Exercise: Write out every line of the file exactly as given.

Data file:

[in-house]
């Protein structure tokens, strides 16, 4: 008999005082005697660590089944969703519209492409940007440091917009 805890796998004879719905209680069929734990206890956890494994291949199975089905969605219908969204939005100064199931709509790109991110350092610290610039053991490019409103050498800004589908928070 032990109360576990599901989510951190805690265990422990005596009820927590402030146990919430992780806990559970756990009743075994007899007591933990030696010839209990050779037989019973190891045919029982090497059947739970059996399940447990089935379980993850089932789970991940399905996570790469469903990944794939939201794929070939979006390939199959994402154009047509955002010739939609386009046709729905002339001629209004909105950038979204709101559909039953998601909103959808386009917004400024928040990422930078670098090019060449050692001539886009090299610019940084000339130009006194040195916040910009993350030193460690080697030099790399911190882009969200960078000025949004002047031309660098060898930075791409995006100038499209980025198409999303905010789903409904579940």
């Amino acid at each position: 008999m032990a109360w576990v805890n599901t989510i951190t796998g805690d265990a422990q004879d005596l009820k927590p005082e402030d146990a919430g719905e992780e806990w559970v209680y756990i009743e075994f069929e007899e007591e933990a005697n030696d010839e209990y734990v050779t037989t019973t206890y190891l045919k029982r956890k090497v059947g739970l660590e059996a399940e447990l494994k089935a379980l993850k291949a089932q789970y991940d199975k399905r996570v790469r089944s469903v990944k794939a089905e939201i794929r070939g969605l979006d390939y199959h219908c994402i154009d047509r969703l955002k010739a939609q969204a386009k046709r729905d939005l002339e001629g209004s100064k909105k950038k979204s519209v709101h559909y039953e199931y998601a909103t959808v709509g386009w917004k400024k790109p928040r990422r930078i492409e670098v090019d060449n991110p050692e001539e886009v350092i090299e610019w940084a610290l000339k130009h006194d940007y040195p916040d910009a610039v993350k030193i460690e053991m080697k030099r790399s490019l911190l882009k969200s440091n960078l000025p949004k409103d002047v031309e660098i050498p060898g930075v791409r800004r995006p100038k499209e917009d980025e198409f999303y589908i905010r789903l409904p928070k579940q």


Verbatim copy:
[in-house]
């Protein structure tokens, strides 16, 4: 008999005082005697660590089944969703519209492409940007440091917009 805890796998004879719905209680069929734990206890956890494994291949199975089905969605219908969204939005100064199931709509790109991110350092610290610039053991490019409103050498800004589908928070 032990109360576990599901989510951190805690265990422990005596009820927590402030146990919430992780806990559970756990009743075994007899007591933990030696010839209990050779037989019973190891045919029982090497059947739970059996399940447990089935379980993850089932789970991940399905996570790469469903990944794939939201794929070939979006390939199959994402154009047509955002010739939609386009046709729905002339001629209004909105950038979204709101559909039953998601909103959808386009917004400024928040990422930078670098090019060449050692001539886009090299610019940084000339130009006194040195916040910009993350030193460690080697030099790399911190882009969200960078000025949004002047031309660098060898930075791409995006100038499209980025198409999303905010789903409904579940």
């Amino acid at each position: 008999m032990a109360w576990v805890n599901t989510i951190t796998g805690d265990a422990q004879d005596l009820k927590p005082e402030d146990a919430g719905e992780e806990w559970v209680y756990i009743e075994f069929e007899e007591e933990a005697n030696d010839e209990y734990v050779t037989t019973t206890y190891l045919k029982r956890k090497v059947g739970l660590e059996a399940e447990l494994k089935a379980l993850k291949a089932q789970y991940d199975k399905r996570v790469r089944s469903v990944k794939a089905e939201i794929r070939g969605l979006d390939y199959h219908c994402i154009d047509r969703l955002k010739a939609q969204a386009k046709r729905d939005l002339e001629g209004s100064k909105k950038k979204s519209v709101h559909y039953e199931y998601a909103t959808v709509g386009w917004k400024k790109p928040r990422r930078i492409e670098v090019d060449n991110p050692e001539e886009v350092i090299e610019w940084a610290l000339k130009h006194d940007y040195p916040d910009a610039v993350k030193i460690e053991m080697k030099r790399s490019l911190l882009k969200s440091n960078l000025p949004k409103d002047v031309e660098i050498p060898g930075v791409r800004r995006p100038k499209e917009d980025e198409f999303y589908i905010r789903l409904p928070k579940q």